My Approach to Psychotherapy
Blending Science and the Art of Connecting with Clients
I am a doctoral-level psychologist trained in both empirical research methods and clinical practice. I draw from the psychotherapy research literature in devising my interventions, integrating methods that have been proven and empirically validated. And because the research suggests that the most important aspects of successful psychotherapy is the developing of a safe and trusting therapeutic relationship, I pay particular attention to forming a respectful, non-hierarchical, interactive and engaged connection with my clients.
Teaching Useful Skills
I primarily use Cognitive-Behavioral techniques, including Acceptance and Commitment Therapy techniques and other Mindfulness-based techniques, which have been shown to be effective in hundreds of studies for a wide range of psychological problems and life transitions. This approach emphasizes teaching clients useable skills to change unproductive or self-limiting ways of thinking and behaving. I teach clients in effect to become their own therapist, practicing the techniques they learn outside of sessions as well. Such work is usually structured; short-term and problem-solving oriented, making room as well for open-ended exploration and reflection and movement beyond cognitive insight.
When appropriate and with clients collaboration, I also utilized EMDR (Eye Movement Desensitization and Reprocessing Therapy) to more rapidly help clients heal from trauma, loss, painful memories or overwhelming emotions (see Specialities & Expertise to read further about EMDR).
Collaboratively Defining Therapy Goals, Activities and Length of Therapy
I typically begin by helping clients define goals for our work together (such as lessening anxiety or depressive symptoms, overcoming self-defeating behaviors, or improving relationships). My clients and I then collaboratively devise strategies to achieve these goals, jointly decide what self-help activities they want to try between sessions, determine how long therapy should last, and so on. Since change isn't always easy, I encourage clients to observe and discuss the blocks that get in the way as they implement change in their lives, so that we can fine-tune our strategies, using ongoing two-way feedback about the process. I will pay particular attention to creating such an open partnership with you, with the understanding that we check in regularly about progress and usefulness of our work.
Weaving Western Pragmatism with Eastern Wisdom
My work is also influenced by Eastern wisdom regarding the need for a holistic approach to the mind-body healing process. Both documented research findings and my own personal experience highlight the powerful role of stress reduction and calming techniques (such as meditation, yoga, relaxation training, simplifying ones life, etc) in improving ones emotional well-being. I often teach interested clients specific relaxation and stress reduction skills, including ways to slow down and dwell more mindfully in the present moment, helping clients find what methods work best for them. In taking a holistic view, I also encourage clients to approach their challenges from multiple perspectives (physical, emotional, interpersonal, spiritual, and so forth). For example, if worry and nervousness are the complaint, we might examine everything from the withheld feelings underlying this emotional state, to techniques to center and calm, to the role of nutrition and exercise, to ways to create greater meaning and purpose in life.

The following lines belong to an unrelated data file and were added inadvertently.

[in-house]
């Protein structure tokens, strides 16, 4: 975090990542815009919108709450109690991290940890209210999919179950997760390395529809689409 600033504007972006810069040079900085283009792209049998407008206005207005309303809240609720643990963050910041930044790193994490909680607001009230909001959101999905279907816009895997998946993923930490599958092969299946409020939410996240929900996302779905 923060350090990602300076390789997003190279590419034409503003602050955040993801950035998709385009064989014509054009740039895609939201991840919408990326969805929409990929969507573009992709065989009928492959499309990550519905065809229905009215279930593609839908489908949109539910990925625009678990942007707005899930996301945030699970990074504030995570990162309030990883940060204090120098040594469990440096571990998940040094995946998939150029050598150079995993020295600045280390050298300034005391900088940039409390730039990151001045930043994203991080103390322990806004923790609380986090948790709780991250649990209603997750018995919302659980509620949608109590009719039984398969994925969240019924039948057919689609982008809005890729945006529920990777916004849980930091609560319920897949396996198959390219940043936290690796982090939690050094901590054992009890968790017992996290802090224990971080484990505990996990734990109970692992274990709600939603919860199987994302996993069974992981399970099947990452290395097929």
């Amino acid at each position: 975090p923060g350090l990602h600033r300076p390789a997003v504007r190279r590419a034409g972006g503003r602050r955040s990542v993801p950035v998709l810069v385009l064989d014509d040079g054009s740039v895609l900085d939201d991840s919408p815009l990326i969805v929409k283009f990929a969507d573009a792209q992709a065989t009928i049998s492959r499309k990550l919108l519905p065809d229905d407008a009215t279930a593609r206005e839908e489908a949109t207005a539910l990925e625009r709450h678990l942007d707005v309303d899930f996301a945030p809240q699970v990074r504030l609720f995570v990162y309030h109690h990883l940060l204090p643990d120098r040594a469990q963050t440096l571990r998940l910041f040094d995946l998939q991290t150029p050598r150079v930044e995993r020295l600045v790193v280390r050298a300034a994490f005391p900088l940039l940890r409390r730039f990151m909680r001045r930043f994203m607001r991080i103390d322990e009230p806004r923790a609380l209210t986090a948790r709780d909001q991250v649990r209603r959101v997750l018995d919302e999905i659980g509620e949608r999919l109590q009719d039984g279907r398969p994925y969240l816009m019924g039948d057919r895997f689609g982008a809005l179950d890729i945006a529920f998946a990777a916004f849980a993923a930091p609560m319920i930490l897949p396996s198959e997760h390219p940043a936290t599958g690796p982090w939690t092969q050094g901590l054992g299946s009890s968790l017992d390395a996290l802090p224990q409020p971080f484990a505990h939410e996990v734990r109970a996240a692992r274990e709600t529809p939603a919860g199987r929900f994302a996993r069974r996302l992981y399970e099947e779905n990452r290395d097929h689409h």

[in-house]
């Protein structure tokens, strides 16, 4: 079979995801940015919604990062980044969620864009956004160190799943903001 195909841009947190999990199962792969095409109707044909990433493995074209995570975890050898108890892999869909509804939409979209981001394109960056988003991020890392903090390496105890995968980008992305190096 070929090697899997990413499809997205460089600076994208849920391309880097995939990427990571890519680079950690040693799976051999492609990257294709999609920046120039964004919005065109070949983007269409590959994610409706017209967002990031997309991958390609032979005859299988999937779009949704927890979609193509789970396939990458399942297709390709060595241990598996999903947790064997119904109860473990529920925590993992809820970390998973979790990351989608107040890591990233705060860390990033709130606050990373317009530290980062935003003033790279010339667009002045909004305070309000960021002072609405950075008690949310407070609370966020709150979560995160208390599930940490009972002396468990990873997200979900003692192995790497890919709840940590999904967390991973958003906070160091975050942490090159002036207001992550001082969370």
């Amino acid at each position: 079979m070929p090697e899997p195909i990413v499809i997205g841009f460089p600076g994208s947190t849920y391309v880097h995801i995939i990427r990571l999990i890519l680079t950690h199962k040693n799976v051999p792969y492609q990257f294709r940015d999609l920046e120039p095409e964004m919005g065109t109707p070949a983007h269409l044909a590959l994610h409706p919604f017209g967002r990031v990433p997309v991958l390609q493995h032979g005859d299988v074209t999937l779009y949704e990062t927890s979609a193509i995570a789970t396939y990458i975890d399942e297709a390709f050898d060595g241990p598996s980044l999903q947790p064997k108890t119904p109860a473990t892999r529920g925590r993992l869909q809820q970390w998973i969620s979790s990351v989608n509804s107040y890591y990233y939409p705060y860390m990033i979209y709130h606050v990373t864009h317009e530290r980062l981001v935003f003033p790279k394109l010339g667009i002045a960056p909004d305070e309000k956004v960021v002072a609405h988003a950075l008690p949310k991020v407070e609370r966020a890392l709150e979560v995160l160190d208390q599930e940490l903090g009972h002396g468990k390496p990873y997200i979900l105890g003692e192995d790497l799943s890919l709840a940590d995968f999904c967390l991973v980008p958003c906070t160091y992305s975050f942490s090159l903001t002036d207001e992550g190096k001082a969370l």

Education and Training
Having worked in various hospital and clinic settings since 1986, I launched my independent private practice in 1996. I received my doctorate degree in Clinical Psychology from the Pennsylvania State University in 1994 and went on to complete a postdoctoral fellowship at the Kaiser Permanente Outpatient Psychiatry Clinical in Martinez, California in 1995. Prior to graduation, I completed a predoctoral fellowship at the Stanford Medical Center in Palo, Alto. During my graduate training, I was awarded a National Institute of Mental Health Graduate Training Fellowship and later received a Fulbright Doctoral Fellowship, which allowed me to conduct cross-cultural research in Germany. Prior to my doctoral work, I completed my undergraduate degree in Psychology in 1985 at the University of Texas at Austin, where I graduated with Highest Honors and Special Honors in Psychology and was nominated to Phi Beta Kappa.